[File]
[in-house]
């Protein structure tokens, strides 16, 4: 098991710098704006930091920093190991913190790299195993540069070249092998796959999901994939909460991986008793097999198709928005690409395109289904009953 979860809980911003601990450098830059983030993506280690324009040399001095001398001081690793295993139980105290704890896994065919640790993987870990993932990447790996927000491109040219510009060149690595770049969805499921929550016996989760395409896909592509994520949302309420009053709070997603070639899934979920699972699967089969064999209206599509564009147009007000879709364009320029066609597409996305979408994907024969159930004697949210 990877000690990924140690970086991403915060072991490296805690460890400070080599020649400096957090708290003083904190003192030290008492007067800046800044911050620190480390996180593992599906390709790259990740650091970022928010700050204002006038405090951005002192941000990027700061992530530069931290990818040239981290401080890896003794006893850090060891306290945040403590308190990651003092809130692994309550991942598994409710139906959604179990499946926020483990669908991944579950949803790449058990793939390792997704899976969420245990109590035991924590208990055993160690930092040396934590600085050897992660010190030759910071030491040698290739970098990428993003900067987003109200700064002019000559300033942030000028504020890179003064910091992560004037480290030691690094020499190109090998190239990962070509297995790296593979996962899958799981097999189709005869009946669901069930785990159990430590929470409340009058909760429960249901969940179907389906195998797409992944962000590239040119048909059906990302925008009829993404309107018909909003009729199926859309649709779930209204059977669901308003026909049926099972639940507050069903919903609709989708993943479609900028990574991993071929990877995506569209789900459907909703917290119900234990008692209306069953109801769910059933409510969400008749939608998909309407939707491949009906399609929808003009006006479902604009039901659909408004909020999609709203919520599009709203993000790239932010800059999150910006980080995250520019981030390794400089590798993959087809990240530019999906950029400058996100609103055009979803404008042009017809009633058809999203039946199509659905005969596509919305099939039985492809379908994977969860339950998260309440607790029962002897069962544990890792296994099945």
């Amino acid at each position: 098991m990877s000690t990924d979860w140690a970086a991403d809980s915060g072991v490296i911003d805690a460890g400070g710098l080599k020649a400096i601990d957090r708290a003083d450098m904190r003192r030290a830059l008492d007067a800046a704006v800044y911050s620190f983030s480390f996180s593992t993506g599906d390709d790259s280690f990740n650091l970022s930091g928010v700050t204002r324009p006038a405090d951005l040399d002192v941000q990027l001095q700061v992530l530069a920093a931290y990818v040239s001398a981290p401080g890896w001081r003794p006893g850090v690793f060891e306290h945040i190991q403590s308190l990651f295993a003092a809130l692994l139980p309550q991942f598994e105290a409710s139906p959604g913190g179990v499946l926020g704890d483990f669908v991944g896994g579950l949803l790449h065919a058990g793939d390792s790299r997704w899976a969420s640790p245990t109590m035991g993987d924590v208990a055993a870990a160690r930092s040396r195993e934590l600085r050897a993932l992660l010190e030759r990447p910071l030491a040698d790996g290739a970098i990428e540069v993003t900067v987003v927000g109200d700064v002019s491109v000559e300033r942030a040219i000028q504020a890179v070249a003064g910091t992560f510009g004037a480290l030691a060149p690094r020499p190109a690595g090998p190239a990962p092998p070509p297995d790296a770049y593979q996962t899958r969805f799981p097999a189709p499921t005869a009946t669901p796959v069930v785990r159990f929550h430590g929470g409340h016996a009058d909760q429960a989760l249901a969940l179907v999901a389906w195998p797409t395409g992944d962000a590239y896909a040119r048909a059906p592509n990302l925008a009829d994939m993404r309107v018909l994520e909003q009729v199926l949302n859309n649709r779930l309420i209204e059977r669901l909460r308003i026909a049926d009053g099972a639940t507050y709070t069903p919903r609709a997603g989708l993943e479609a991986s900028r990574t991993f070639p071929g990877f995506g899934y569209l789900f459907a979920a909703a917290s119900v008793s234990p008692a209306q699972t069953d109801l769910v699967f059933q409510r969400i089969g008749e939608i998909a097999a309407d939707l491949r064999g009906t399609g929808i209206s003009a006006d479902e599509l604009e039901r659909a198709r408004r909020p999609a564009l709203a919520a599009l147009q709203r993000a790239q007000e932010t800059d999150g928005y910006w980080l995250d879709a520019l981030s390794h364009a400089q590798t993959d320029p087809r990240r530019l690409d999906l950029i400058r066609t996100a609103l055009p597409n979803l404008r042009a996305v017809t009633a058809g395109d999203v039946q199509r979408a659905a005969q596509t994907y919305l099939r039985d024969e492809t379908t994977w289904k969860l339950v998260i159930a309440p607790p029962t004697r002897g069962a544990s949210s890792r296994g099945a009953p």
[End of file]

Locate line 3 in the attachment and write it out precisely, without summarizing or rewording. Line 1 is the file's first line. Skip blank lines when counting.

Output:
């Amino acid at each position: 098991m990877s000690t990924d979860w140690a970086a991403d809980s915060g072991v490296i911003d805690a460890g400070g710098l080599k020649a400096i601990d957090r708290a003083d450098m904190r003192r030290a830059l008492d007067a800046a704006v800044y911050s620190f983030s480390f996180s593992t993506g599906d390709d790259s280690f990740n650091l970022s930091g928010v700050t204002r324009p006038a405090d951005l040399d002192v941000q990027l001095q700061v992530l530069a920093a931290y990818v040239s001398a981290p401080g890896w001081r003794p006893g850090v690793f060891e306290h945040i190991q403590s308190l990651f295993a003092a809130l692994l139980p309550q991942f598994e105290a409710s139906p959604g913190g179990v499946l926020g704890d483990f669908v991944g896994g579950l949803l790449h065919a058990g793939d390792s790299r997704w899976a969420s640790p245990t109590m035991g993987d924590v208990a055993a870990a160690r930092s040396r195993e934590l600085r050897a993932l992660l010190e030759r990447p910071l030491a040698d790996g290739a970098i990428e540069v993003t900067v987003v927000g109200d700064v002019s491109v000559e300033r942030a040219i000028q504020a890179v070249a003064g910091t992560f510009g004037a480290l030691a060149p690094r020499p190109a690595g090998p190239a990962p092998p070509p297995d790296a770049y593979q996962t899958r969805f799981p097999a189709p499921t005869a009946t669901p796959v069930v785990r159990f929550h430590g929470g409340h016996a009058d909760q429960a989760l249901a969940l179907v999901a389906w195998p797409t395409g992944d962000a590239y896909a040119r048909a059906p592509n990302l925008a009829d994939m993404r309107v018909l994520e909003q009729v199926l949302n859309n649709r779930l309420i209204e059977r669901l909460r308003i026909a049926d009053g099972a639940t507050y709070t069903p919903r609709a997603g989708l993943e479609a991986s900028r990574t991993f070639p071929g990877f995506g899934y569209l789900f459907a979920a909703a917290s119900v008793s234990p008692a209306q699972t069953d109801l769910v699967f059933q409510r969400i089969g008749e939608i998909a097999a309407d939707l491949r064999g009906t399609g929808i209206s003009a006006d479902e599509l604009e039901r659909a198709r408004r909020p999609a564009l709203a919520a599009l147009q709203r993000a790239q007000e932010t800059d999150g928005y910006w980080l995250d879709a520019l981030s390794h364009a400089q590798t993959d320029p087809r990240r530019l690409d999906l950029i400058r066609t996100a609103l055009p597409n979803l404008r042009a996305v017809t009633a058809g395109d999203v039946q199509r979408a659905a005969q596509t994907y919305l099939r039985d024969e492809t379908t994977w289904k969860l339950v998260i159930a309440p607790p029962t004697r002897g069962a544990s949210s890792r296994g099945a009953p």